Over the past few years, the public has witnessed the vigorous debate regarding the police contract. While we have come into agreement over the increase in pay and benefits for our police officers, we have dropped the ball on ensuring our police force is held accountable when officers act irresponsibly. Our officers deserve to be paid adequately for putting their lives on the line every day. However, they should also be held to a higher standard of accountability through the police contract.
It is not enough to say that I do not support the contract without offering a solution. What I want to do is propose a second alternative, where we not only vote on a contract that is good for our officers, their salaries, and their health care, but also a contract that is good for public trust.
It is indefensible to retain language that automatically alters and limits the use of police discipline records. We must eliminate Article 28, Section 19. Council should vote “no” on this contract in order to address the language regarding discipline and then ask the union for a second vote. We can complete this process in three weeks and vote on a revised contract before the end of September and the start of the new fiscal year. This is the right thing to do for our police department and the public.
Here’s some background information for those who haven’t been following San Antonio contract negotiations over the last three years: Council has known about proposed changes to the contract language meant to increase accountability since 2014.
Why haven’t you heard about it until now? With salaries and health care taking up all the air in the room, the changes to Article 28, Section 19 were always seen as a no-brainer. Who can defend language that stands to benefit only a small number of officers with a discipline record to hide? It was only until a mediated settlement was announced in July that the entire council learned that the mayor and the president of the police union struck a deal without accountability reform.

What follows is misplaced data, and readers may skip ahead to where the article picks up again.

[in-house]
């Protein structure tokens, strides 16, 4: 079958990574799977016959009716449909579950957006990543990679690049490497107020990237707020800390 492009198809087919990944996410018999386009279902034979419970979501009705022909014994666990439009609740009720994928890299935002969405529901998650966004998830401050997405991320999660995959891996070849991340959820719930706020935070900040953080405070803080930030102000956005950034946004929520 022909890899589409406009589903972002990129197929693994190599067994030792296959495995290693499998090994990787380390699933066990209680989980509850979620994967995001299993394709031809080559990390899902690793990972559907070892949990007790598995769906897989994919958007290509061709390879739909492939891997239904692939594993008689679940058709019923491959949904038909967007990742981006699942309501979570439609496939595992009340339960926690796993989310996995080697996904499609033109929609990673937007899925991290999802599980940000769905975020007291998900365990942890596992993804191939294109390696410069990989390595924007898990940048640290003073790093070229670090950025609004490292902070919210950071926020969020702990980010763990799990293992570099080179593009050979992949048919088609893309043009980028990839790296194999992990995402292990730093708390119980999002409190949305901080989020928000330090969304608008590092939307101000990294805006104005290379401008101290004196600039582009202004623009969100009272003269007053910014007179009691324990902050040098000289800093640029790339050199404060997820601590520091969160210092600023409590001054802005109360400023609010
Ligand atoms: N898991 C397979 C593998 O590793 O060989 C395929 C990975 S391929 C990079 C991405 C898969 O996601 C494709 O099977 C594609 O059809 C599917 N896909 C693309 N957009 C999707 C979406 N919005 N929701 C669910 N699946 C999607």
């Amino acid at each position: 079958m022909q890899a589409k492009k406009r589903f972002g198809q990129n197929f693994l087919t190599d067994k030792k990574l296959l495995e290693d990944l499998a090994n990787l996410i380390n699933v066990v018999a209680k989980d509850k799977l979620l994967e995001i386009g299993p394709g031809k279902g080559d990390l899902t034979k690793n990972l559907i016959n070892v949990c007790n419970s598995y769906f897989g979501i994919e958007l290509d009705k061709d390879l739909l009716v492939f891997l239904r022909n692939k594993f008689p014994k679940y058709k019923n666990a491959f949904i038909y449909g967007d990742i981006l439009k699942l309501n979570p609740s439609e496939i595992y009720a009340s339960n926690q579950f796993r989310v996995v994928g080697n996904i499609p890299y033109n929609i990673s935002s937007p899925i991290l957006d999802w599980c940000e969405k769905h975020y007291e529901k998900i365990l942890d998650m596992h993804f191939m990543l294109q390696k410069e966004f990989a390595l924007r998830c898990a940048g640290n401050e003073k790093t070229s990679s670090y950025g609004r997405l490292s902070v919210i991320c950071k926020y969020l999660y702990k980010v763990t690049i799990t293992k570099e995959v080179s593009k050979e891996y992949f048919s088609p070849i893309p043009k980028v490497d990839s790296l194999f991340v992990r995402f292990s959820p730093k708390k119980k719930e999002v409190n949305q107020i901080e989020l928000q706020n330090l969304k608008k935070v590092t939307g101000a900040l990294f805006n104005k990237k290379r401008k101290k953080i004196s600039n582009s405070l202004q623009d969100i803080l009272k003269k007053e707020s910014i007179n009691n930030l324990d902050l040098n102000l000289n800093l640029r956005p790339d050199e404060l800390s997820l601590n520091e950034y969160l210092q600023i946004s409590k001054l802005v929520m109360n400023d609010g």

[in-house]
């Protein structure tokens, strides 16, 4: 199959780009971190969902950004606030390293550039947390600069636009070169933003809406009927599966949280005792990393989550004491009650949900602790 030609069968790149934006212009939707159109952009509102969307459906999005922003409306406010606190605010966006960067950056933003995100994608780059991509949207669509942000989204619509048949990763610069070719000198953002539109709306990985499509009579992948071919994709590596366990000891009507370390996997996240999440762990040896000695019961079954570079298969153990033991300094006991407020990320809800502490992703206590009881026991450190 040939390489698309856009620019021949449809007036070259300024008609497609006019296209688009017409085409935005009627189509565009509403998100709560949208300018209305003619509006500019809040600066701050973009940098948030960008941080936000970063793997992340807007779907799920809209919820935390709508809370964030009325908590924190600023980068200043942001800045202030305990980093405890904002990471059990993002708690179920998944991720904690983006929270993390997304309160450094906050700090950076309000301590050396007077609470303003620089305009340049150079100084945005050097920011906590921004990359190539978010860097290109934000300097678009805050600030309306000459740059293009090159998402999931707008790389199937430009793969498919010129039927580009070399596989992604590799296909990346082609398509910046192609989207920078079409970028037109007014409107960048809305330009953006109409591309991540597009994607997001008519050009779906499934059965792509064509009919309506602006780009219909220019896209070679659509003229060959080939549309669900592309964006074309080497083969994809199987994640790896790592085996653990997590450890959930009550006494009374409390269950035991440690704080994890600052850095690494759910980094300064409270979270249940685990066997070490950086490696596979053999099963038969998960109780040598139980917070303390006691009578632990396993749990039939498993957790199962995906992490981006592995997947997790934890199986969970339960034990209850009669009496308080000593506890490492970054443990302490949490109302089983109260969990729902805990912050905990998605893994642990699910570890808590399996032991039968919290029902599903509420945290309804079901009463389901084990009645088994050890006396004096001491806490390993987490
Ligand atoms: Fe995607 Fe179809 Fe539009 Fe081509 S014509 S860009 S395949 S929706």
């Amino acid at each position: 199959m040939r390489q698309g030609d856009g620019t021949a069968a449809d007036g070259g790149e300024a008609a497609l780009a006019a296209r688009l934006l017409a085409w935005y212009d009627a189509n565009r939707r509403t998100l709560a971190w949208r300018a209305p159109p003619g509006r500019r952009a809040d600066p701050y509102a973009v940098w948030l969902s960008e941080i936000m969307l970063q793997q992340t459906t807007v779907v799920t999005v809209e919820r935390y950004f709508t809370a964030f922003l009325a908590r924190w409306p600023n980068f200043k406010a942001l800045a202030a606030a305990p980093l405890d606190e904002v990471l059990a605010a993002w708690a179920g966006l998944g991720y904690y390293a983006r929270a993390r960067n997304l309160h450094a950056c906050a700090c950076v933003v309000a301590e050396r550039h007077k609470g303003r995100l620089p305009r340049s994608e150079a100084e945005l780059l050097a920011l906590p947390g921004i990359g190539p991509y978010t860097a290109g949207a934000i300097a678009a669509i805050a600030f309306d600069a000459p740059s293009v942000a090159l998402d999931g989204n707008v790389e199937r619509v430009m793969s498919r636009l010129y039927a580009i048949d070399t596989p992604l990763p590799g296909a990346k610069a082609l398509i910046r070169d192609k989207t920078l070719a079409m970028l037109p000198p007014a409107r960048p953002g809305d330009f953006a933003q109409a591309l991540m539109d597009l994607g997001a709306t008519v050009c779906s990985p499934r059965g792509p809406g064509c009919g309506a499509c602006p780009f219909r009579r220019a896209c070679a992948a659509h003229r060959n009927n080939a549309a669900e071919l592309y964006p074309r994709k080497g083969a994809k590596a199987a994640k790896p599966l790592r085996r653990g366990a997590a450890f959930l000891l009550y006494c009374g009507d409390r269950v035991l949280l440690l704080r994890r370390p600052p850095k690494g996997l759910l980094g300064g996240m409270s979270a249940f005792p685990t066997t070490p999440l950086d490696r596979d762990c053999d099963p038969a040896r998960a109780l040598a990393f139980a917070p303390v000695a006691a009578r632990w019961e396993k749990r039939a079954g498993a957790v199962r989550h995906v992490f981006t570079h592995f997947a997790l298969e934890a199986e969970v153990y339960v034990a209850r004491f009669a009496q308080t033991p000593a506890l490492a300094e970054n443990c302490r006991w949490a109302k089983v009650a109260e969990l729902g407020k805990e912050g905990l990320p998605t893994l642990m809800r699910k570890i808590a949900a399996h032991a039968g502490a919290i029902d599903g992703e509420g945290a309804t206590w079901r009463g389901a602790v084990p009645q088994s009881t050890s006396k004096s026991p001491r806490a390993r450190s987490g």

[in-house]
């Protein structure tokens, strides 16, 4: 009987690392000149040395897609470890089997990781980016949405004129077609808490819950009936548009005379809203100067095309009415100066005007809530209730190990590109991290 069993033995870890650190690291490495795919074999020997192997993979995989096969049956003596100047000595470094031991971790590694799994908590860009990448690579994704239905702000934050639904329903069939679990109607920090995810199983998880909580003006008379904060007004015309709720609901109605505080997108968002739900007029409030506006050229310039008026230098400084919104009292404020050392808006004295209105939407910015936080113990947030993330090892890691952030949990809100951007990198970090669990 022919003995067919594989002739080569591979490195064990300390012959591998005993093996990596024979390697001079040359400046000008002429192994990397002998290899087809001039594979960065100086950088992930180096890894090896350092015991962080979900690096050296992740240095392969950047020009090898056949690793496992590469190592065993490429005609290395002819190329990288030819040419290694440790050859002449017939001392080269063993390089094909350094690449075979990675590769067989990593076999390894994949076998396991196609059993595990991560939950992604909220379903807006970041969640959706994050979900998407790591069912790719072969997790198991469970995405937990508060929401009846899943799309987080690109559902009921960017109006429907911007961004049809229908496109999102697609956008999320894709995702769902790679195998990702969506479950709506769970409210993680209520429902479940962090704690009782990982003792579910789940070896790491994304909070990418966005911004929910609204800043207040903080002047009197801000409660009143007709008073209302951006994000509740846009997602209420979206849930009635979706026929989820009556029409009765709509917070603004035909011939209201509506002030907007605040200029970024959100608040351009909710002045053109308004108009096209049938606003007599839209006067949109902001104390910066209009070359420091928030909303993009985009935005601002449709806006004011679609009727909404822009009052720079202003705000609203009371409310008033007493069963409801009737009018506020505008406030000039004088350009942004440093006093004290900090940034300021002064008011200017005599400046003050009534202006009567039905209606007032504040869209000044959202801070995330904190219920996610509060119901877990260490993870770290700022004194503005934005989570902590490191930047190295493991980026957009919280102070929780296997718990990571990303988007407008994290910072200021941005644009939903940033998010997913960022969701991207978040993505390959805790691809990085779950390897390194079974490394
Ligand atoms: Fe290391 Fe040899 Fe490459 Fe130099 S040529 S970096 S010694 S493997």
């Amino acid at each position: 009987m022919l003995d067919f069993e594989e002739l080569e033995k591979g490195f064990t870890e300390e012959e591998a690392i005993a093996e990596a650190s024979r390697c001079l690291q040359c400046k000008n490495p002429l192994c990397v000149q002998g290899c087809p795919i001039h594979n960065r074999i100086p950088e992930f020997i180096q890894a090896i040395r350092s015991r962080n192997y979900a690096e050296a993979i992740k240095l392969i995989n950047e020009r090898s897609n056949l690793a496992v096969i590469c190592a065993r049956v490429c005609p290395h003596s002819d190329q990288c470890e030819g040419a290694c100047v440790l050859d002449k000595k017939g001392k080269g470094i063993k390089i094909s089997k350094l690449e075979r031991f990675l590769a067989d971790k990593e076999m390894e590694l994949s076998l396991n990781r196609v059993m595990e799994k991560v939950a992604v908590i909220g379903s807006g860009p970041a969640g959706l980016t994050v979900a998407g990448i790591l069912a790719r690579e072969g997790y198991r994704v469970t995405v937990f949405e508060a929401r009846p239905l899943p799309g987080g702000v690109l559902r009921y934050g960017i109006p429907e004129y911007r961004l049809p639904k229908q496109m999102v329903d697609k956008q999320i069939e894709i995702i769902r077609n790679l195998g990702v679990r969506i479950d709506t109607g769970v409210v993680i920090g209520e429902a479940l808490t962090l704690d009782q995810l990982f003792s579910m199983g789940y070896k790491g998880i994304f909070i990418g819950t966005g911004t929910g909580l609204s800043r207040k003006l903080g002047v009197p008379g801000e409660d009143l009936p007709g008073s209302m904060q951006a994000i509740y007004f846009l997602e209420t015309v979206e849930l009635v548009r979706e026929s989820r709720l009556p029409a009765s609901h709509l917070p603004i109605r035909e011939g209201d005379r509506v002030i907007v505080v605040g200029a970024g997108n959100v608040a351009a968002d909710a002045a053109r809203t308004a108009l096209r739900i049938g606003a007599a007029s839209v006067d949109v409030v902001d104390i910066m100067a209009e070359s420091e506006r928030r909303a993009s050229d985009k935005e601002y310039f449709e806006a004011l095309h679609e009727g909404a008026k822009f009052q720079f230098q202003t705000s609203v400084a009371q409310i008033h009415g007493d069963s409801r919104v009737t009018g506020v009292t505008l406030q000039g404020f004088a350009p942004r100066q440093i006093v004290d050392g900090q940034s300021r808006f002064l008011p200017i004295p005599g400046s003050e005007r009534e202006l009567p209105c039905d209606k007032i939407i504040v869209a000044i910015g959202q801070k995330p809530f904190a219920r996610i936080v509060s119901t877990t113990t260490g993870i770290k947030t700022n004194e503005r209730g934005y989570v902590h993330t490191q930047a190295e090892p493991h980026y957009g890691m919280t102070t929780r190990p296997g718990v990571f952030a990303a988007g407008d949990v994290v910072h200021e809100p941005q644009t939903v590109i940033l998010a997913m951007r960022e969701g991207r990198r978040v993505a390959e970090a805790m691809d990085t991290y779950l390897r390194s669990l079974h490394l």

Improving accountability should not be about taking sides; we all have a stake in strengthening the accountability of our police department. Choosing to have these tough conversations will never endanger our relationship with the police community as long as we come to the table with the best of intentions. I suppose I could have stayed silent, but in retrospect, that’s exactly why previous contracts with our police union have turned into unfair deals for the community and taxpayers. These conversations strengthen our commitment to become a better city.
I would like to remind the council of the gravity of our decision when we vote on this contract: Sanctioning the falsification of officer discipline records is not in the public interest or the interest of our police department. If we vote for this contract, we must hope and pray that no officer steps out of bounds and takes advantage of our approved language. It will be our names on a contract that prevent the chief or arbitrator from using an officers complete record for discipline.
We cannot continue to fall victim to the strong arm police union tactics that worked on previous mayors and councils. We have compromised on salaries, we have compromised on healthcare benefits, but we were completely rejected from changes that would make our police force more transparent and accountable. Instead of viewing this as a future council’s problem, we should see this as an opportunity to step up as leaders today. I call on the mayor and police union president to step up and amend this critical component.
I am deeply disappointed that this conversation on police accountability has devolved into political attacks and distractions. The residents of San Antonio deserve nothing less than our best, especially when it comes to their safety and their livelihoods. We cannot plead ignorance on this issue anymore. The public is watching intently, and it is never too late to do what is right. The question is, will we be brave enough to do the right thing?
And to Union President Helle, I ask again: Who benefits when three day suspensions are automatically reduced to written reprimands? Why shouldn’t an officer’s entire record, since the day of taking his/her oath, be usable by the police chief or arbitrator to determine discipline? These are questions that have not yet been answered.
Top image: Councilman Rey Saldaña (D4) leads a press conference showing City support of San Antonio Police Chief William McManus on the count of Mayor Taylor’s absence. Photo by Scott Ball.